Werner Catel (1894–1981), Professor of Neurology and Psychiatry at the University of Leipzig, was one of three doctors considered an expert on the programme of euthanasia for children and participated in the Action T4 "euthanasia" program for the Nazis, the other two being Carl Hans Heinze Sennhenn and Ernst Wentzler.
In early 1939 a farm labourer called Richard Kretschmar requested Catel's permission to euthanize one of his children, now identified as Gerhard Kretschmar, who had been born blind and deformed. Catel deferred the matter and suggested the father write directly to Hitler for permission. Hitler subsequently sent Dr Karl Brandt to confer with Catel and decide on a course of action. On July 25, 1939 the child was killed. The T4 program was influenced by a popular book written in 1920 by Alfred Hoche and Karl Binding. Catel as part of this program was surely influenced by it, too. In his 1962 publication, "Grenzsituation des Lebens" (Border situations of life), Catel argued for the reintroduction of euthanasia. As had Binding and Hoche,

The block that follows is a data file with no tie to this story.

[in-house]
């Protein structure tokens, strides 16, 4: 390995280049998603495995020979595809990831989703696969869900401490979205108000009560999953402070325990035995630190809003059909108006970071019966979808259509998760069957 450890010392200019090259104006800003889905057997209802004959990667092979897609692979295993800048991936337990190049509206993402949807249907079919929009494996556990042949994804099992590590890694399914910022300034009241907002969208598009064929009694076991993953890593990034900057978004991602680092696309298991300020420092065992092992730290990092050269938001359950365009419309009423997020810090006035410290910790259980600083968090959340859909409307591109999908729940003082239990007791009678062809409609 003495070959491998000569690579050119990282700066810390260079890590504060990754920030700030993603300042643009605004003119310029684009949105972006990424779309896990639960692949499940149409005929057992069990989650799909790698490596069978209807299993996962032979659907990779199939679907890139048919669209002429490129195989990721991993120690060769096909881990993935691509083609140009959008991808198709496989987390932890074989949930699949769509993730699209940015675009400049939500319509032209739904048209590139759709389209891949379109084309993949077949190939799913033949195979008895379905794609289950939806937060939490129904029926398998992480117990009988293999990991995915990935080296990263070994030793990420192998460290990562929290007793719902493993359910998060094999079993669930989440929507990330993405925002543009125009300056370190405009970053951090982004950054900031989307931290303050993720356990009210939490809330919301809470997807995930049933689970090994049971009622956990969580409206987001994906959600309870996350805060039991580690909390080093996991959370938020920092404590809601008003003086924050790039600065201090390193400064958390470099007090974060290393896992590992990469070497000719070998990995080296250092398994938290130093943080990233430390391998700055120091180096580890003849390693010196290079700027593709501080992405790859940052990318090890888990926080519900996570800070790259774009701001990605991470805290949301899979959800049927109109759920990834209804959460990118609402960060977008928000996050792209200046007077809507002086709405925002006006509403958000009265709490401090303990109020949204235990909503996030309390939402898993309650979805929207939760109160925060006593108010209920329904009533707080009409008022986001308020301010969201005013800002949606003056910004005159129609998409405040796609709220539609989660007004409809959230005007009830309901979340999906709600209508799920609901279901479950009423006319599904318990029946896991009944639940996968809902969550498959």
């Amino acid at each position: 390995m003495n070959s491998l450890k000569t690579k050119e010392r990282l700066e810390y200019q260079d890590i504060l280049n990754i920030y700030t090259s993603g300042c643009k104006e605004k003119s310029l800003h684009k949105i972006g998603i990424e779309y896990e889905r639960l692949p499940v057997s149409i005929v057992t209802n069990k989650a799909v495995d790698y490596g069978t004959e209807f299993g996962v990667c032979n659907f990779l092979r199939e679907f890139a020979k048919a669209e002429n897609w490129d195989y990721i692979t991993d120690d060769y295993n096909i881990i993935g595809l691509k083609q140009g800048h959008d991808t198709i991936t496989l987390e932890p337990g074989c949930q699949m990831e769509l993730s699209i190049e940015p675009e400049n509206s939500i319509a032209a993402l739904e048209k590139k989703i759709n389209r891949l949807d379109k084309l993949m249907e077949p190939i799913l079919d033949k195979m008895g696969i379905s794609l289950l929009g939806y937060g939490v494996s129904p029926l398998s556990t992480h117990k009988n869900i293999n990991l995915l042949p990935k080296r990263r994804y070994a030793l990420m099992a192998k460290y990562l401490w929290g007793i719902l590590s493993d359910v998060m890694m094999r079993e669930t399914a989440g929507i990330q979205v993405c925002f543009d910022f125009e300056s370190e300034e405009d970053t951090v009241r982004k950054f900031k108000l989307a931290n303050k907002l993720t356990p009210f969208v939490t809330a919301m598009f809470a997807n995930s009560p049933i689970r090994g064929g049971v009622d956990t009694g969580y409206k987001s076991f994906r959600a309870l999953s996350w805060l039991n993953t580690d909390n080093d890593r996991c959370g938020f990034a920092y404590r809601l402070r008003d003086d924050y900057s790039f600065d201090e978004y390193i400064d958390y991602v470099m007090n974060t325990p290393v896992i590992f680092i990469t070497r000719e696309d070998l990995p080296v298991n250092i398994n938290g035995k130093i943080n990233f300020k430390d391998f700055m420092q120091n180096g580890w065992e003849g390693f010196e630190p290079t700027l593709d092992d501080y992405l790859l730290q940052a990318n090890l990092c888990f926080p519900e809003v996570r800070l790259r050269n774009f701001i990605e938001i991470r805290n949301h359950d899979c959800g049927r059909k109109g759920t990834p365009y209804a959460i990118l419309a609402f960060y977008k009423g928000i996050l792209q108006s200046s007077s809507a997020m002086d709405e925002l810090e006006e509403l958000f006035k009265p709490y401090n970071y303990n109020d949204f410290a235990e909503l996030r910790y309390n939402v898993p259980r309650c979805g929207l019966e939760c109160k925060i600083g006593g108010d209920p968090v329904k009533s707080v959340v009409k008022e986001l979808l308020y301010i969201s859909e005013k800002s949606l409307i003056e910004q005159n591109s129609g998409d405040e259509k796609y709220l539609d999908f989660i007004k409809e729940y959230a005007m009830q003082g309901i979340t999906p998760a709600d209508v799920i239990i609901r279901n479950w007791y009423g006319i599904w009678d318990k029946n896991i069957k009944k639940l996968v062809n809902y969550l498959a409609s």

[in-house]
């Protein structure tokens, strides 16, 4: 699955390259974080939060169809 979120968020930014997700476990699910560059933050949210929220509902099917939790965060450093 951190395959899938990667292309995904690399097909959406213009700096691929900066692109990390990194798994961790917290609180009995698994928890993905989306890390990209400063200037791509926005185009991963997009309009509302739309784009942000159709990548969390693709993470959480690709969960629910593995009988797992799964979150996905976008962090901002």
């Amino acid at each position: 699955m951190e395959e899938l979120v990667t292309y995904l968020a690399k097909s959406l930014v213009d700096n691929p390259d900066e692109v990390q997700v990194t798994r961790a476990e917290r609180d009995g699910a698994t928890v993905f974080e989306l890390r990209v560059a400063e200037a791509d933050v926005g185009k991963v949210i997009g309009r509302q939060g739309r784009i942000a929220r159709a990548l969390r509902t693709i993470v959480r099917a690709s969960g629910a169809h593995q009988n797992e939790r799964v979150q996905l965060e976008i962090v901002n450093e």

Catel identified three possible types of euthanasia. "Real" euthanasia was seen as the killing of a person who was suffering from so much pain, that an ever increasing amount of pain reducing drugs had to be administered. This consequently lead to the person's death. The killing of a patient whose illness "according to medical experience" is so bad "that there is no hope of recovery", but whose death is also not to be expected in the near future. (See terminal sedation). The "extermination of the life of an "idiot child" or an adult in a similar condition.
Catel defined "idiot children" as being "such monsters ... which are nothing but a massa carnis"(Martin Luther), have no personality or spiritual soul (Guardini), are unable to make decisions (Thomas More) or are unable to communicate with their surroundings.(Alfred Hoche). After the war Catel took charge of the Mammolshöhe Children's Mental Home near Kronberg, where he continued to rally for the euthanasia of children deemed beyond hope. In 1949 he was found to have committed no grave crimes by a denazification board in Hamburg, and became attached to the University of Kiel in 1954. There was talk after his death in 1981, of establishing a Werner Catel Foundation with $200,000 of unclaimed money left after his death, but the idea was finally dismissed in 1984.